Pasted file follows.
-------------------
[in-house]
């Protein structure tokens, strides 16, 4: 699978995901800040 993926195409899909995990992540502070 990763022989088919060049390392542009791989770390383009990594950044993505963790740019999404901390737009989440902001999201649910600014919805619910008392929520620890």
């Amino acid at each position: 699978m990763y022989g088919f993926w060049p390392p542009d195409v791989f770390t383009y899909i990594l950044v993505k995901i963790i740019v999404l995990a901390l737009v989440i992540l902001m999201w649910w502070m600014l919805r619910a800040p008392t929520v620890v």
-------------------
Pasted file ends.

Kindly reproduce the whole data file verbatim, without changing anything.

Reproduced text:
[in-house]
């Protein structure tokens, strides 16, 4: 699978995901800040 993926195409899909995990992540502070 990763022989088919060049390392542009791989770390383009990594950044993505963790740019999404901390737009989440902001999201649910600014919805619910008392929520620890």
């Amino acid at each position: 699978m990763y022989g088919f993926w060049p390392p542009d195409v791989f770390t383009y899909i990594l950044v993505k995901i963790i740019v999404l995990a901390l737009v989440i992540l902001m999201w649910w502070m600014l919805r619910a800040p008392t929520v620890v």